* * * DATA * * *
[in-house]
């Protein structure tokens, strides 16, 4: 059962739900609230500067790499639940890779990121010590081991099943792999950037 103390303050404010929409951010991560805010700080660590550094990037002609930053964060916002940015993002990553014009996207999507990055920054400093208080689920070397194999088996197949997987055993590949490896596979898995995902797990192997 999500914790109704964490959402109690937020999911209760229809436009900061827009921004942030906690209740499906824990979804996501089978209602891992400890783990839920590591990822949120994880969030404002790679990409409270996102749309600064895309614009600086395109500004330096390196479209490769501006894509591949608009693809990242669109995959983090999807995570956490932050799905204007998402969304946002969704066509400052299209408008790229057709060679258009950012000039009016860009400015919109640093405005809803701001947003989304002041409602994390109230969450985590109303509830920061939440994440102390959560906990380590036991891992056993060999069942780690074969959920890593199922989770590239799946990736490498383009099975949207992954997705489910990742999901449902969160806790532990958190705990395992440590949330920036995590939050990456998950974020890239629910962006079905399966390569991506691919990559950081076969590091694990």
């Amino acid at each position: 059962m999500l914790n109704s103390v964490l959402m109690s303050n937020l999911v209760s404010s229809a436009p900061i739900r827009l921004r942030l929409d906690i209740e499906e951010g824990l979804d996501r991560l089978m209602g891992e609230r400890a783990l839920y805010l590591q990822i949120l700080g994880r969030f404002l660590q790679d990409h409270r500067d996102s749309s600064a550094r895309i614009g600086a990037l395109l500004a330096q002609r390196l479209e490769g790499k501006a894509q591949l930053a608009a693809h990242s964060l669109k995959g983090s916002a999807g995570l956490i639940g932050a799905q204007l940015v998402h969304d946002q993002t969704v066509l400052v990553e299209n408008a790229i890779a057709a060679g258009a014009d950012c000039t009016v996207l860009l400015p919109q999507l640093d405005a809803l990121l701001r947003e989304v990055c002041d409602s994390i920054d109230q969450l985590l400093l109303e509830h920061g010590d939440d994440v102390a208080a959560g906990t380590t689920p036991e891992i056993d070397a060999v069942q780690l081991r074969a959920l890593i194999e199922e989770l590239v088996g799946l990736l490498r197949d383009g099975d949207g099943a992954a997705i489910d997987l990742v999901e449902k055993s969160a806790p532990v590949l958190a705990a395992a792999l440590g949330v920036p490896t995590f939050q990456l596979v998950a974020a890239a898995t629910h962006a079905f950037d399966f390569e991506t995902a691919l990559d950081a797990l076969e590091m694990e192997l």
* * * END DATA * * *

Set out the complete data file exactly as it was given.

[in-house]
């Protein structure tokens, strides 16, 4: 059962739900609230500067790499639940890779990121010590081991099943792999950037 103390303050404010929409951010991560805010700080660590550094990037002609930053964060916002940015993002990553014009996207999507990055920054400093208080689920070397194999088996197949997987055993590949490896596979898995995902797990192997 999500914790109704964490959402109690937020999911209760229809436009900061827009921004942030906690209740499906824990979804996501089978209602891992400890783990839920590591990822949120994880969030404002790679990409409270996102749309600064895309614009600086395109500004330096390196479209490769501006894509591949608009693809990242669109995959983090999807995570956490932050799905204007998402969304946002969704066509400052299209408008790229057709060679258009950012000039009016860009400015919109640093405005809803701001947003989304002041409602994390109230969450985590109303509830920061939440994440102390959560906990380590036991891992056993060999069942780690074969959920890593199922989770590239799946990736490498383009099975949207992954997705489910990742999901449902969160806790532990958190705990395992440590949330920036995590939050990456998950974020890239629910962006079905399966390569991506691919990559950081076969590091694990």
């Amino acid at each position: 059962m999500l914790n109704s103390v964490l959402m109690s303050n937020l999911v209760s404010s229809a436009p900061i739900r827009l921004r942030l929409d906690i209740e499906e951010g824990l979804d996501r991560l089978m209602g891992e609230r400890a783990l839920y805010l590591q990822i949120l700080g994880r969030f404002l660590q790679d990409h409270r500067d996102s749309s600064a550094r895309i614009g600086a990037l395109l500004a330096q002609r390196l479209e490769g790499k501006a894509q591949l930053a608009a693809h990242s964060l669109k995959g983090s916002a999807g995570l956490i639940g932050a799905q204007l940015v998402h969304d946002q993002t969704v066509l400052v990553e299209n408008a790229i890779a057709a060679g258009a014009d950012c000039t009016v996207l860009l400015p919109q999507l640093d405005a809803l990121l701001r947003e989304v990055c002041d409602s994390i920054d109230q969450l985590l400093l109303e509830h920061g010590d939440d994440v102390a208080a959560g906990t380590t689920p036991e891992i056993d070397a060999v069942q780690l081991r074969a959920l890593i194999e199922e989770l590239v088996g799946l990736l490498r197949d383009g099975d949207g099943a992954a997705i489910d997987l990742v999901e449902k055993s969160a806790p532990v590949l958190a705990a395992a792999l440590g949330v920036p490896t995590f939050q990456l596979v998950a974020a890239a898995t629910h962006a079905f950037d399966f390569e991506t995902a691919l990559d950081a797990l076969e590091m694990e192997l």